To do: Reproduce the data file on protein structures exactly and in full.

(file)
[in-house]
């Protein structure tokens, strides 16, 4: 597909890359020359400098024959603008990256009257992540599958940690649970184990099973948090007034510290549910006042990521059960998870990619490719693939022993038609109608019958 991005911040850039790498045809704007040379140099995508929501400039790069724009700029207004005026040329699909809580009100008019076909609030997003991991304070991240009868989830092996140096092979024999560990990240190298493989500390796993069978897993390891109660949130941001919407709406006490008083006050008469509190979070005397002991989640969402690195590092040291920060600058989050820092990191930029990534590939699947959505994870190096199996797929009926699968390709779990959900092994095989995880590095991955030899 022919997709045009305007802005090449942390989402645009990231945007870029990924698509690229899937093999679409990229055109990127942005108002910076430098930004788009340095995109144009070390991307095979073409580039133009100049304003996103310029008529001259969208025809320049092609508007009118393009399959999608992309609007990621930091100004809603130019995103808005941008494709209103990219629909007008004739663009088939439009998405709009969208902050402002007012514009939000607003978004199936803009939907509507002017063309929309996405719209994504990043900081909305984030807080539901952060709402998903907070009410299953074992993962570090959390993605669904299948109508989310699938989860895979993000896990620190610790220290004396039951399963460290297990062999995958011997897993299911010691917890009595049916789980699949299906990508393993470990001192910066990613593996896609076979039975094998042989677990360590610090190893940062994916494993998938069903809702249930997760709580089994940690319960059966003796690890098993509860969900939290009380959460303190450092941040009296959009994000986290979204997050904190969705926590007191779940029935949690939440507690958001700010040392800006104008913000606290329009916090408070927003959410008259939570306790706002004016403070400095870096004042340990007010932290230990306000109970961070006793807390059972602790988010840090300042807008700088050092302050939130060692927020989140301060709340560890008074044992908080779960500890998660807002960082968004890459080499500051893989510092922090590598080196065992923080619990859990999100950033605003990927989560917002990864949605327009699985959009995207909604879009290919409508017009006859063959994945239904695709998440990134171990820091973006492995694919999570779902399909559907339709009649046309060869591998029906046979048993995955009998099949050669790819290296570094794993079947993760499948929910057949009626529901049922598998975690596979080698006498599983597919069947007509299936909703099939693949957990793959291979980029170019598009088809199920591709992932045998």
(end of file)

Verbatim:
[in-house]
């Protein structure tokens, strides 16, 4: 597909890359020359400098024959603008990256009257992540599958940690649970184990099973948090007034510290549910006042990521059960998870990619490719693939022993038609109608019958 991005911040850039790498045809704007040379140099995508929501400039790069724009700029207004005026040329699909809580009100008019076909609030997003991991304070991240009868989830092996140096092979024999560990990240190298493989500390796993069978897993390891109660949130941001919407709406006490008083006050008469509190979070005397002991989640969402690195590092040291920060600058989050820092990191930029990534590939699947959505994870190096199996797929009926699968390709779990959900092994095989995880590095991955030899 022919997709045009305007802005090449942390989402645009990231945007870029990924698509690229899937093999679409990229055109990127942005108002910076430098930004788009340095995109144009070390991307095979073409580039133009100049304003996103310029008529001259969208025809320049092609508007009118393009399959999608992309609007990621930091100004809603130019995103808005941008494709209103990219629909007008004739663009088939439009998405709009969208902050402002007012514009939000607003978004199936803009939907509507002017063309929309996405719209994504990043900081909305984030807080539901952060709402998903907070009410299953074992993962570090959390993605669904299948109508989310699938989860895979993000896990620190610790220290004396039951399963460290297990062999995958011997897993299911010691917890009595049916789980699949299906990508393993470990001192910066990613593996896609076979039975094998042989677990360590610090190893940062994916494993998938069903809702249930997760709580089994940690319960059966003796690890098993509860969900939290009380959460303190450092941040009296959009994000986290979204997050904190969705926590007191779940029935949690939440507690958001700010040392800006104008913000606290329009916090408070927003959410008259939570306790706002004016403070400095870096004042340990007010932290230990306000109970961070006793807390059972602790988010840090300042807008700088050092302050939130060692927020989140301060709340560890008074044992908080779960500890998660807002960082968004890459080499500051893989510092922090590598080196065992923080619990859990999100950033605003990927989560917002990864949605327009699985959009995207909604879009290919409508017009006859063959994945239904695709998440990134171990820091973006492995694919999570779902399909559907339709009649046309060869591998029906046979048993995955009998099949050669790819290296570094794993079947993760499948929910057949009626529901049922598998975690596979080698006498599983597919069947007509299936909703099939693949957990793959291979980029170019598009088809199920591709992932045998």